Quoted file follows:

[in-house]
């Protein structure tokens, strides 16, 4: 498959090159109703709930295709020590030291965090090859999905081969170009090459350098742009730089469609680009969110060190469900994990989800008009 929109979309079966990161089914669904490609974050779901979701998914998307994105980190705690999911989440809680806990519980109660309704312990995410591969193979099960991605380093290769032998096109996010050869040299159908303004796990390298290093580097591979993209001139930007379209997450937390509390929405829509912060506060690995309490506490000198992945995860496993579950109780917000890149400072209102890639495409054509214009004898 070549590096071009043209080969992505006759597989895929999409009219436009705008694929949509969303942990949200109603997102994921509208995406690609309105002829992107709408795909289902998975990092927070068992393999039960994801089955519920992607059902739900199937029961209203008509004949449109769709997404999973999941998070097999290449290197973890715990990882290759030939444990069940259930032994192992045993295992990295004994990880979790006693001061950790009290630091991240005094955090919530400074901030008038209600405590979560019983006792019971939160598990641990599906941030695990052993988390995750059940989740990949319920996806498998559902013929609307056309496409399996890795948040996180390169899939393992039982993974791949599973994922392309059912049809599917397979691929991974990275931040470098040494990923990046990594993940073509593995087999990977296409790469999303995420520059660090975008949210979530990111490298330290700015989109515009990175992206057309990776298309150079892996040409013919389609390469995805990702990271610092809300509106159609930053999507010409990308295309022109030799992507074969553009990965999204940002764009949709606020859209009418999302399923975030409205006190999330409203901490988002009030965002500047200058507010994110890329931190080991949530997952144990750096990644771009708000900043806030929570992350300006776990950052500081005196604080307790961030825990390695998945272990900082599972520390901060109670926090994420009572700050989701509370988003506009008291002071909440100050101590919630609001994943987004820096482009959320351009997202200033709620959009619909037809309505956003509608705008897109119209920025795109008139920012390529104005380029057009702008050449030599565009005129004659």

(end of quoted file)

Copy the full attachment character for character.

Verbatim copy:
[in-house]
């Protein structure tokens, strides 16, 4: 498959090159109703709930295709020590030291965090090859999905081969170009090459350098742009730089469609680009969110060190469900994990989800008009 929109979309079966990161089914669904490609974050779901979701998914998307994105980190705690999911989440809680806990519980109660309704312990995410591969193979099960991605380093290769032998096109996010050869040299159908303004796990390298290093580097591979993209001139930007379209997450937390509390929405829509912060506060690995309490506490000198992945995860496993579950109780917000890149400072209102890639495409054509214009004898 070549590096071009043209080969992505006759597989895929999409009219436009705008694929949509969303942990949200109603997102994921509208995406690609309105002829992107709408795909289902998975990092927070068992393999039960994801089955519920992607059902739900199937029961209203008509004949449109769709997404999973999941998070097999290449290197973890715990990882290759030939444990069940259930032994192992045993295992990295004994990880979790006693001061950790009290630091991240005094955090919530400074901030008038209600405590979560019983006792019971939160598990641990599906941030695990052993988390995750059940989740990949319920996806498998559902013929609307056309496409399996890795948040996180390169899939393992039982993974791949599973994922392309059912049809599917397979691929991974990275931040470098040494990923990046990594993940073509593995087999990977296409790469999303995420520059660090975008949210979530990111490298330290700015989109515009990175992206057309990776298309150079892996040409013919389609390469995805990702990271610092809300509106159609930053999507010409990308295309022109030799992507074969553009990965999204940002764009949709606020859209009418999302399923975030409205006190999330409203901490988002009030965002500047200058507010994110890329931190080991949530997952144990750096990644771009708000900043806030929570992350300006776990950052500081005196604080307790961030825990390695998945272990900082599972520390901060109670926090994420009572700050989701509370988003506009008291002071909440100050101590919630609001994943987004820096482009959320351009997202200033709620959009619909037809309505956003509608705008897109119209920025795109008139920012390529104005380029057009702008050449030599565009005129004659």